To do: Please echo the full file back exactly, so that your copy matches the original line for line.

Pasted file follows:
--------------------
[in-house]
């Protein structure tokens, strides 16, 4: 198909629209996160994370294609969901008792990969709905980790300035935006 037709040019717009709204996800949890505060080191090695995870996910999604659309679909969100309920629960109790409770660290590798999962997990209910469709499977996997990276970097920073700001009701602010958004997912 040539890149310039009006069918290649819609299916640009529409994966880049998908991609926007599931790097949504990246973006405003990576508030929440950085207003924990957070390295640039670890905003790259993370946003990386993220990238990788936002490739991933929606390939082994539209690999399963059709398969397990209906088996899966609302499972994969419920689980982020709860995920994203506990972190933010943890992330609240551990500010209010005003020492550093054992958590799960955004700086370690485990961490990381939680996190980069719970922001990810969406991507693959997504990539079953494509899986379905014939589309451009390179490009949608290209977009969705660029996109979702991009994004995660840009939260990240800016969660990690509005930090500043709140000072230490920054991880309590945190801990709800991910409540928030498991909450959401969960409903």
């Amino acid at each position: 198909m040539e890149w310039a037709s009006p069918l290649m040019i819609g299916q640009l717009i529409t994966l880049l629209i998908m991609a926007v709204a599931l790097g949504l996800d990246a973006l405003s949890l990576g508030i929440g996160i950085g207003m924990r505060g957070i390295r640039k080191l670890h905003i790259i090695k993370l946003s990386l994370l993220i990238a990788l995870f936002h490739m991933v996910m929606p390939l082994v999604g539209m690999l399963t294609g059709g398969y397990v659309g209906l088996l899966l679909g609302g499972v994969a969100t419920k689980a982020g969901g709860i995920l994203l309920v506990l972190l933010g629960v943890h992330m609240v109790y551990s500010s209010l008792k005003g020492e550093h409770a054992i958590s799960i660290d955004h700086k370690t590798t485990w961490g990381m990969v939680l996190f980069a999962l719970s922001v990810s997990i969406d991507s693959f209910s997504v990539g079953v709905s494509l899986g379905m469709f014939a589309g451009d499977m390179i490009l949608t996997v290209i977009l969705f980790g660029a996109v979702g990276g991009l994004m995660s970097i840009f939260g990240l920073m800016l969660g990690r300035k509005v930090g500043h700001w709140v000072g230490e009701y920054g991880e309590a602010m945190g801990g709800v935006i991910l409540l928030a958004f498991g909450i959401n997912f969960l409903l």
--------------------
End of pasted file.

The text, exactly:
[in-house]
């Protein structure tokens, strides 16, 4: 198909629209996160994370294609969901008792990969709905980790300035935006 037709040019717009709204996800949890505060080191090695995870996910999604659309679909969100309920629960109790409770660290590798999962997990209910469709499977996997990276970097920073700001009701602010958004997912 040539890149310039009006069918290649819609299916640009529409994966880049998908991609926007599931790097949504990246973006405003990576508030929440950085207003924990957070390295640039670890905003790259993370946003990386993220990238990788936002490739991933929606390939082994539209690999399963059709398969397990209906088996899966609302499972994969419920689980982020709860995920994203506990972190933010943890992330609240551990500010209010005003020492550093054992958590799960955004700086370690485990961490990381939680996190980069719970922001990810969406991507693959997504990539079953494509899986379905014939589309451009390179490009949608290209977009969705660029996109979702991009994004995660840009939260990240800016969660990690509005930090500043709140000072230490920054991880309590945190801990709800991910409540928030498991909450959401969960409903």
């Amino acid at each position: 198909m040539e890149w310039a037709s009006p069918l290649m040019i819609g299916q640009l717009i529409t994966l880049l629209i998908m991609a926007v709204a599931l790097g949504l996800d990246a973006l405003s949890l990576g508030i929440g996160i950085g207003m924990r505060g957070i390295r640039k080191l670890h905003i790259i090695k993370l946003s990386l994370l993220i990238a990788l995870f936002h490739m991933v996910m929606p390939l082994v999604g539209m690999l399963t294609g059709g398969y397990v659309g209906l088996l899966l679909g609302g499972v994969a969100t419920k689980a982020g969901g709860i995920l994203l309920v506990l972190l933010g629960v943890h992330m609240v109790y551990s500010s209010l008792k005003g020492e550093h409770a054992i958590s799960i660290d955004h700086k370690t590798t485990w961490g990381m990969v939680l996190f980069a999962l719970s922001v990810s997990i969406d991507s693959f209910s997504v990539g079953v709905s494509l899986g379905m469709f014939a589309g451009d499977m390179i490009l949608t996997v290209i977009l969705f980790g660029a996109v979702g990276g991009l994004m995660s970097i840009f939260g990240l920073m800016l969660g990690r300035k509005v930090g500043h700001w709140v000072g230490e009701y920054g991880e309590a602010m945190g801990g709800v935006i991910l409540l928030a958004f498991g909450i959401n997912f969960l409903l």